“This is not bad, it has potential” was all my professor had to say for me to run with it. The “it,” was my script for the sparkle and the professor was teaching a writing class at UCLA extension. I had at one time hoped to go to film school but life had taken me away from that so a couple of classes at UCLA extension would have to suffice. I had a story line, a personal one of a woman finding her own voice, that had merged with a mafia caper of sorts after I moved into an old hotel turned apartment building on the Wilshire corridor of Los Angeles.
It was in this building that I first encountered my AP, no wait, in fact, I had heard about him before I met him. “This guy from Turkey is moving in next door to you,” the manager told me one day, “I hope that’s not going to be a problem.” Well, I do have a problem with this, for although I’m Greek I don’t like to stereotype anyone or anything. Also, when it comes to what really happened between the Turks and the Greeks I like to think I have the inside scoop from my Yiayia (grandmother) Anna, who was been born in Turkey. I know first hand that until the “great catastrophe” the Greeks in Asia Minor had no problems with the Turks, in fact, it was quite the opposite. “Una razza, una faccia,” (one race one face) Yiayia would say. “Our real enemies were hiding behind the Turks who were used just like we were in an international game of chess,” Papou would say.
Now, I’m not going to go into all that and the only reason I bring it up is to caution the reader from falling for that age old divide and conquer tactic used to separate us from one another. Had I bought into that nonsense I would have missed out on meeting one of the kindest, smartest and wisest people I have ever known, (and calm, did I mention calm? So important when one has a tendency to freak out) and who’s partnership and sound advice was indispensable when it came to making and completing, “The Sparkle.”
The first time I met him I was laying out by the pool working on my script. Like I said, I had a good storyline but at the time it was missing an important element, the ending. We got to talking when almost immediately something prompted me to say, “here’s a script for a short film I’m working on that needs an ending, want to see if you can come up with anything?” to which he replied, “give an hour and I’ll have something for you.” A nice answer I thought. So I asked him when his birthday was and went back to my place to consult “the birthday book.”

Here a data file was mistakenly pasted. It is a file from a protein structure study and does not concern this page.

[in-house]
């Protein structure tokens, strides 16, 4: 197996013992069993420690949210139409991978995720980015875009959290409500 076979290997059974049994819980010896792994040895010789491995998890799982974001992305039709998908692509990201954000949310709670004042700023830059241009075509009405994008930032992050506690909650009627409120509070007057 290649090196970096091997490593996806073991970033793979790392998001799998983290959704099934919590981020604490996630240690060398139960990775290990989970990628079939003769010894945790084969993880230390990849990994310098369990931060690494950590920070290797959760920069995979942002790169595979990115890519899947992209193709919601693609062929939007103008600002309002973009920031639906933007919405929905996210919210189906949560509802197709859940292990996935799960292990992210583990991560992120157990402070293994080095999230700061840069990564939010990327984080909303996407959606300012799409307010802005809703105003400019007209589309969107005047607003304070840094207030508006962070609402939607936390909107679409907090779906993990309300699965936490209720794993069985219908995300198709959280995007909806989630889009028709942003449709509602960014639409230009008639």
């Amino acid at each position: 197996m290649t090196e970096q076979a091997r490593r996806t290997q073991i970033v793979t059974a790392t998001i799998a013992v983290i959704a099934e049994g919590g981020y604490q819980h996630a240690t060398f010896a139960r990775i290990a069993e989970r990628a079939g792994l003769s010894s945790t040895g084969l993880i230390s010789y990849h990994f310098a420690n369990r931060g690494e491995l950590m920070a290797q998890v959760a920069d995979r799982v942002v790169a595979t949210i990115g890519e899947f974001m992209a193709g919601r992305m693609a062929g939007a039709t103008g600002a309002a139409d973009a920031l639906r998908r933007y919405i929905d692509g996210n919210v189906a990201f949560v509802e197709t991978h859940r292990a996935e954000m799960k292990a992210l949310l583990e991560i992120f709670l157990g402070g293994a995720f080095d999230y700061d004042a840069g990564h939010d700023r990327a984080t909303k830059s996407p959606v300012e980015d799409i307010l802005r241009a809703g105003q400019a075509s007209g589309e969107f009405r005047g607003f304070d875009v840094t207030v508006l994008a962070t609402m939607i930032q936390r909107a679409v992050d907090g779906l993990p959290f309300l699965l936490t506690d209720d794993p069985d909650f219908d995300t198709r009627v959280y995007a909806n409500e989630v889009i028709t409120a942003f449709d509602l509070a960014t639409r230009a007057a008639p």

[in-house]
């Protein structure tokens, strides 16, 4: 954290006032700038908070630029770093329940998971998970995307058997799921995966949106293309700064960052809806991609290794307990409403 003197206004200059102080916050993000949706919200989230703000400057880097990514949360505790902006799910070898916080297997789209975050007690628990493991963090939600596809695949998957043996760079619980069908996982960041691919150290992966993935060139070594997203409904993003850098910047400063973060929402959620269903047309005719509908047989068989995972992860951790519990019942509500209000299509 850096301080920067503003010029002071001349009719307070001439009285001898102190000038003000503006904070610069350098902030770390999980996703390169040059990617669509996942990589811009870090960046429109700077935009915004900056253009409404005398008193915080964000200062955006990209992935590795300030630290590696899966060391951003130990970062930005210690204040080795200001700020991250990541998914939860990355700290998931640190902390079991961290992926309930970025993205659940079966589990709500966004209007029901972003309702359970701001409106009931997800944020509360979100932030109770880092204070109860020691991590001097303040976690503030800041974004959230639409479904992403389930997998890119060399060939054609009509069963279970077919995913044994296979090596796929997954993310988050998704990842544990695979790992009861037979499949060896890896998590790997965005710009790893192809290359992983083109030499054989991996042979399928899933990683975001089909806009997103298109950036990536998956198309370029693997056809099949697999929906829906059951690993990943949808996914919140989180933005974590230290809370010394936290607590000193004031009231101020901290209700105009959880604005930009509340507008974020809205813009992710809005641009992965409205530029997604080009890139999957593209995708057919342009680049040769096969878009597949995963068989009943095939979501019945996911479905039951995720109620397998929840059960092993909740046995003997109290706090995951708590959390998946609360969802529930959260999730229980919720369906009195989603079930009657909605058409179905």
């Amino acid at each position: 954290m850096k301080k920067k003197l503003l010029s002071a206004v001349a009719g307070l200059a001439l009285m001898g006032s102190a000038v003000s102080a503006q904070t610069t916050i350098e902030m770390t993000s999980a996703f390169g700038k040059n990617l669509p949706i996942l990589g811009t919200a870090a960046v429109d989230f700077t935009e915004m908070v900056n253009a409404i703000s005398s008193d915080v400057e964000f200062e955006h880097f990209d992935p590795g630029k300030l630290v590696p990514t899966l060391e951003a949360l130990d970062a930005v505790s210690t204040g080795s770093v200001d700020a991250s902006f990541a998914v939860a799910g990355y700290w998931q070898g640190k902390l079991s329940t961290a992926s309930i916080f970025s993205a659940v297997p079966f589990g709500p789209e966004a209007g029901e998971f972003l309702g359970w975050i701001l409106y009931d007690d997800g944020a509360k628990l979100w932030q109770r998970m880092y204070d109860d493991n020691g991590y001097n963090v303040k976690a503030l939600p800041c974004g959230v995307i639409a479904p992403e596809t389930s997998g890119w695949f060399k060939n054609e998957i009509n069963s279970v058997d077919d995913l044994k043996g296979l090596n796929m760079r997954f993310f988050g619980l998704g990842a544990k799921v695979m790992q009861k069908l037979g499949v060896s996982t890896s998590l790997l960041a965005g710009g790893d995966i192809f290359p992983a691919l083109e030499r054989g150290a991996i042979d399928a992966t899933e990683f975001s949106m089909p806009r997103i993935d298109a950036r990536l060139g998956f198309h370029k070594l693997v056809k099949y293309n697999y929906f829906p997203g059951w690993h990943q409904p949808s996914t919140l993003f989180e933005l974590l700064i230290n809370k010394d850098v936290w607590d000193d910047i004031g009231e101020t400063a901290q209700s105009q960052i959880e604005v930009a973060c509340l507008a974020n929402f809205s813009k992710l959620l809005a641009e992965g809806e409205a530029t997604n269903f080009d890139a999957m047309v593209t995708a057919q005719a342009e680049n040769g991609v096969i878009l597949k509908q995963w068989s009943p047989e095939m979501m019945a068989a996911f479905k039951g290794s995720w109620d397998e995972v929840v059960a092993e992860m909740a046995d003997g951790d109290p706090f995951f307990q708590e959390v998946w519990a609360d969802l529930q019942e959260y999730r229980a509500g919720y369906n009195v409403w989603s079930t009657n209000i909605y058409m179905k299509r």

At the time I use to have this big book that would give you “insight” into a person based on their birthday. I don’t remember what it had to say about him except that he shared a birthday with Albert Einstein, and that was alright by me. When I got back to the pool he had already come up with a pretty interesting ending, and we really had a good time throwing ideas back and forth. It wasn’t the ending we ended up using, in fact, it was more like the beginning, as in Casablanca, to quote Humphrey Bogart “this is the beginning of a beautiful friendship.”
I will not be going into detail here about how instrumental he was in bringing the film to fruition, or how grateful I am for this, but he was, and I am. What I wish to impress upon you is how instrumental it is to have someone like this in your corner. When it comes to filmmaking I’m told that even with the biggest and best resources one should always expect the unexpected. So, when you’re making a film with a zero budget, it’s crucial to have someone in your corner who’s resourceful and crafty and who you can rely on 100% Someone who’s opinion and input you value. Someone who doesn’t laugh at your blunders, who stimulates your imagination, who supports and respects you and who has faith in you and the project, the kind of faith that never waivers or looses hope. For me, that person was my AP, and in my limited toolbox, he was and is, one of the most valuable of my filmmaking essentials.